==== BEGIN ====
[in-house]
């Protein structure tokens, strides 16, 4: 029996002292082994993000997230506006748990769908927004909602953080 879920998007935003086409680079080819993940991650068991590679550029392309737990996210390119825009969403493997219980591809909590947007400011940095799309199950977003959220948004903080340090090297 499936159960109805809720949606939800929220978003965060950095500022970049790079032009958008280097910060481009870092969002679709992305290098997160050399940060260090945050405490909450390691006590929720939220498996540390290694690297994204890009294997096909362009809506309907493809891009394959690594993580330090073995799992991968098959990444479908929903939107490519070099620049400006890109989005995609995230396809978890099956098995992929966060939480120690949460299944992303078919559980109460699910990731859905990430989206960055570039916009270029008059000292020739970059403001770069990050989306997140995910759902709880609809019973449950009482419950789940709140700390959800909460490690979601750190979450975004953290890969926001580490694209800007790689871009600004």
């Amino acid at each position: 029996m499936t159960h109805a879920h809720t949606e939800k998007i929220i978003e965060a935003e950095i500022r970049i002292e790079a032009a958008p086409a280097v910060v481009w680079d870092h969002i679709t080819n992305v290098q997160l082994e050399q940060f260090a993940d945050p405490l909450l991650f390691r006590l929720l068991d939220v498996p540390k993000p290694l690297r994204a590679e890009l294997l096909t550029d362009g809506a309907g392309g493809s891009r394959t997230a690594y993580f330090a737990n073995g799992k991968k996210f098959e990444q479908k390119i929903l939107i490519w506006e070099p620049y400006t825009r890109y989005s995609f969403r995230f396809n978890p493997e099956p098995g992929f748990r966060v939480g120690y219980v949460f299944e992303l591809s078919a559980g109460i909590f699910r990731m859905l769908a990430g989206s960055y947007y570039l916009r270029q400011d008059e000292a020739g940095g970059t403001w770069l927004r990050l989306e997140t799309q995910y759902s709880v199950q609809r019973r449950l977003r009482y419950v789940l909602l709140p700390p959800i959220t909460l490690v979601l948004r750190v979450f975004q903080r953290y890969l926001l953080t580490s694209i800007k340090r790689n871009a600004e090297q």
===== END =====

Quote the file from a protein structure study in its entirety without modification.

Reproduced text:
[in-house]
């Protein structure tokens, strides 16, 4: 029996002292082994993000997230506006748990769908927004909602953080 879920998007935003086409680079080819993940991650068991590679550029392309737990996210390119825009969403493997219980591809909590947007400011940095799309199950977003959220948004903080340090090297 499936159960109805809720949606939800929220978003965060950095500022970049790079032009958008280097910060481009870092969002679709992305290098997160050399940060260090945050405490909450390691006590929720939220498996540390290694690297994204890009294997096909362009809506309907493809891009394959690594993580330090073995799992991968098959990444479908929903939107490519070099620049400006890109989005995609995230396809978890099956098995992929966060939480120690949460299944992303078919559980109460699910990731859905990430989206960055570039916009270029008059000292020739970059403001770069990050989306997140995910759902709880609809019973449950009482419950789940709140700390959800909460490690979601750190979450975004953290890969926001580490694209800007790689871009600004």
């Amino acid at each position: 029996m499936t159960h109805a879920h809720t949606e939800k998007i929220i978003e965060a935003e950095i500022r970049i002292e790079a032009a958008p086409a280097v910060v481009w680079d870092h969002i679709t080819n992305v290098q997160l082994e050399q940060f260090a993940d945050p405490l909450l991650f390691r006590l929720l068991d939220v498996p540390k993000p290694l690297r994204a590679e890009l294997l096909t550029d362009g809506a309907g392309g493809s891009r394959t997230a690594y993580f330090a737990n073995g799992k991968k996210f098959e990444q479908k390119i929903l939107i490519w506006e070099p620049y400006t825009r890109y989005s995609f969403r995230f396809n978890p493997e099956p098995g992929f748990r966060v939480g120690y219980v949460f299944e992303l591809s078919a559980g109460i909590f699910r990731m859905l769908a990430g989206s960055y947007y570039l916009r270029q400011d008059e000292a020739g940095g970059t403001w770069l927004r990050l989306e997140t799309q995910y759902s709880v199950q609809r019973r449950l977003r009482y419950v789940l909602l709140p700390p959800i959220t909460l490690v979601l948004r750190v979450f975004q903080r953290y890969l926001l953080t580490s694209i800007k340090r790689n871009a600004e090297q």